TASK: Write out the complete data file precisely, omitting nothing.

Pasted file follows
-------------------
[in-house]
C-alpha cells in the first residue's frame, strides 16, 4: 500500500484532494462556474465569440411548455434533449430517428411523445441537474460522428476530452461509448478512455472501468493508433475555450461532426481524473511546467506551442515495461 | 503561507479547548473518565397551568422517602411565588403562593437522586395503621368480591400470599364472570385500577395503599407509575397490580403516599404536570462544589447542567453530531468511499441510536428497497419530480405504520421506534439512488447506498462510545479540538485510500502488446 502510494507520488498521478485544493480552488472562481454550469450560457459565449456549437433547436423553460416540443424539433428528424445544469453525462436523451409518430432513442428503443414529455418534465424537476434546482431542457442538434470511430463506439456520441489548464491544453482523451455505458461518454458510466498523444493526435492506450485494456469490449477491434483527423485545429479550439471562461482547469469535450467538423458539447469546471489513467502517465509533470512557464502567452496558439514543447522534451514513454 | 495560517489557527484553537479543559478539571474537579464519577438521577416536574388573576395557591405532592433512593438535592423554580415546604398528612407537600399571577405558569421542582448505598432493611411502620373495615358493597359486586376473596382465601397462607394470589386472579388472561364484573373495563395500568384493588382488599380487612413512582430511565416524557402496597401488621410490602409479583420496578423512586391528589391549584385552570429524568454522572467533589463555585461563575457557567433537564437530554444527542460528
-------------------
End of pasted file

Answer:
[in-house]
C-alpha cells in the first residue's frame, strides 16, 4: 500500500484532494462556474465569440411548455434533449430517428411523445441537474460522428476530452461509448478512455472501468493508433475555450461532426481524473511546467506551442515495461 | 503561507479547548473518565397551568422517602411565588403562593437522586395503621368480591400470599364472570385500577395503599407509575397490580403516599404536570462544589447542567453530531468511499441510536428497497419530480405504520421506534439512488447506498462510545479540538485510500502488446 502510494507520488498521478485544493480552488472562481454550469450560457459565449456549437433547436423553460416540443424539433428528424445544469453525462436523451409518430432513442428503443414529455418534465424537476434546482431542457442538434470511430463506439456520441489548464491544453482523451455505458461518454458510466498523444493526435492506450485494456469490449477491434483527423485545429479550439471562461482547469469535450467538423458539447469546471489513467502517465509533470512557464502567452496558439514543447522534451514513454 | 495560517489557527484553537479543559478539571474537579464519577438521577416536574388573576395557591405532592433512593438535592423554580415546604398528612407537600399571577405558569421542582448505598432493611411502620373495615358493597359486586376473596382465601397462607394470589386472579388472561364484573373495563395500568384493588382488599380487612413512582430511565416524557402496597401488621410490602409479583420496578423512586391528589391549584385552570429524568454522572467533589463555585461563575457557567433537564437530554444527542460528